I like the second cover too, but NOT for the corset or the tats or the lower waistband. I like it for the subtle change of lighting and colorations, and the Red lettering of the title is so much better than the Pink. If the character was the same from the top with the other changes on the bottom, i would like it just as much if not more.

    And it is the words inside that matter. Covers attract, Back covers give you the premise, but the words inside are what you fall in love with and leave you wanting more.

  6. Bonnie
     · August 4th, 2009 at 12:17 am · Link

    Actually it’s not sex (seeing as that’s not a half-naked caught-’em-in-the-act pornified cover), it’s women’s bodies. And it should not be that way. (Neither should men’s headless six-packs be used to sell romances, for that matter.)

    Flesh sells. This is not an original thought with me, but I’ll be hanged if I can remember where I saw it.

  7. Nik
     · August 4th, 2009 at 6:23 am · Link

    It kinda looks like she’s pooping out your name in the first one.

    I’m glad they went with the second.

  8. Mardel S
     · August 4th, 2009 at 5:13 pm · Link

    This is weird, but I really didn’t remember the tat on the first cover. I have the book. When I looked at both pictures, the first one is the one that seemed familiar to me. I remember looking at this book on four different trips to the bookstore before I finally bought it. (ha! now you’re on my Auto-buy list). So I went to my bookshelf and checked it out. Sure enough, tramp stamp! never noticed it, before.

  9. Lynn
     · August 4th, 2009 at 10:55 pm · Link

    Pink not being (cough) my favorite color, I like the second version better. I think the detailing and by line placement makes it look more finished and attractive. Love the wolf. :)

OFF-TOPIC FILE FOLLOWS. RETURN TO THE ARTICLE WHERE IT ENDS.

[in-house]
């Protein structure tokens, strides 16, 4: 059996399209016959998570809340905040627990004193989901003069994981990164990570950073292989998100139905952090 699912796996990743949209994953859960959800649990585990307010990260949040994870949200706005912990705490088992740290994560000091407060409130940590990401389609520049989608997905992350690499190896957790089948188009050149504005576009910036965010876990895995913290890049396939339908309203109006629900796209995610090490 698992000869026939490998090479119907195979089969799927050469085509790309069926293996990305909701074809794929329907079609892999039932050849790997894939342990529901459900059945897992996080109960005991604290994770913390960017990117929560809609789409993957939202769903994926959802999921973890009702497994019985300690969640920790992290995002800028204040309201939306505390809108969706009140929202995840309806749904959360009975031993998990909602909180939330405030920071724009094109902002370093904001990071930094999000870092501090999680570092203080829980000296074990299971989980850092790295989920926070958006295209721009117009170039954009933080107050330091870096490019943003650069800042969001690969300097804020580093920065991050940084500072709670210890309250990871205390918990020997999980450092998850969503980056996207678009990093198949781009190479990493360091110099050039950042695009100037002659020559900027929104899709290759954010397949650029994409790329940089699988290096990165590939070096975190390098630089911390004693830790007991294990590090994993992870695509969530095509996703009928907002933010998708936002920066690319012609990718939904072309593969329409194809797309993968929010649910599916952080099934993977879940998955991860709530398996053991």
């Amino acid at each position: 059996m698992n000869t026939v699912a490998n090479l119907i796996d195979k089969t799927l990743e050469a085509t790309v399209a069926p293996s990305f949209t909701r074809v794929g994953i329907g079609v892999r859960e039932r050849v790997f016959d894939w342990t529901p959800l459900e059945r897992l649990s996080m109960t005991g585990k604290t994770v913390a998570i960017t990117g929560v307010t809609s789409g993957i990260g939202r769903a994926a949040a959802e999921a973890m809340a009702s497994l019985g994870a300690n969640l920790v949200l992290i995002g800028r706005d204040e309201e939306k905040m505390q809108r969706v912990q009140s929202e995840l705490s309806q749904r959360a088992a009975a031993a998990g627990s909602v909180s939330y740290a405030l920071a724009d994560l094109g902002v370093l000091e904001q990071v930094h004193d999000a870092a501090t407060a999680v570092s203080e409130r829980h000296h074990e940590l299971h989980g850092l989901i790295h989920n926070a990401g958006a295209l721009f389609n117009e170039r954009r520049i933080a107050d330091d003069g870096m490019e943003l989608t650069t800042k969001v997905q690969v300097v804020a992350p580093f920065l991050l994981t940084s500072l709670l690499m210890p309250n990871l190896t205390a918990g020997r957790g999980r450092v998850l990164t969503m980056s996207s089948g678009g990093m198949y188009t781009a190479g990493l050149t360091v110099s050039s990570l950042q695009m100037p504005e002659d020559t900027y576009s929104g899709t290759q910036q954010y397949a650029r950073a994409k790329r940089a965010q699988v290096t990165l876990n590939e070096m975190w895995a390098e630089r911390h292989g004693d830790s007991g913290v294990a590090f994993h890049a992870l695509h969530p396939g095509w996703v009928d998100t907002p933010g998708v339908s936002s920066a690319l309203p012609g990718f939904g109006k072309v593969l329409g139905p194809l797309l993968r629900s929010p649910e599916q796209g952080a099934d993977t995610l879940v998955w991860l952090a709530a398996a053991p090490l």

10. tanya
     · August 10th, 2009 at 8:09 pm · Link

    I don’t mind stamps and back views – but hate books that show the model’s face.

    Another dif on these pics is that the model is pushed further away – making her look smaller – than the top picture.

  11. Were on earth??
     · August 11th, 2009 at 10:44 pm · Link

    Cover #2 may sell, but did the artist read the book? Skank-sex aside, if your main character is going to change into a wolf, and may have to do so quickly, why would she wear something that laces up the back? A stretchy tank top, on the other, is easily removed…

    Plus, this is a woman who works radio, and who works radio in the midle of the night, when there’s no one to see her but her engineer (with whom she is not having, as my generation called it, ‘a relationship’). So to do a radio show where no one sees her she’s going to lace on her (20% more-) skank top?

    Find an artist who has actually read the books, for pity’s sake.

    PS: What would be the effect of shape-changing on tattoos, anyway? Would they be marred by ‘stretch marks’? Sounds like a topic for a show…

  12. Carrie Vaughn
     · August 12th, 2009 at 10:43 am · Link

    Here’s the thing: artists often don’t have a lot of leeway when doing the covers. I’ve been having a conversation with the artist who does the Kitty covers, and often he says that not only is he often not given the book to read, he’s given specific instructions from the publisher’s art department (i.e. we want a redhead on a motorcycle carrying a sword…) His job is to make that image as artistically pleasing and eye catching as possible.

    As far as the publisher’s art department is concerned, the job of the cover isn’t to represent what’s in the book, it’s to sell the book, and that’s it.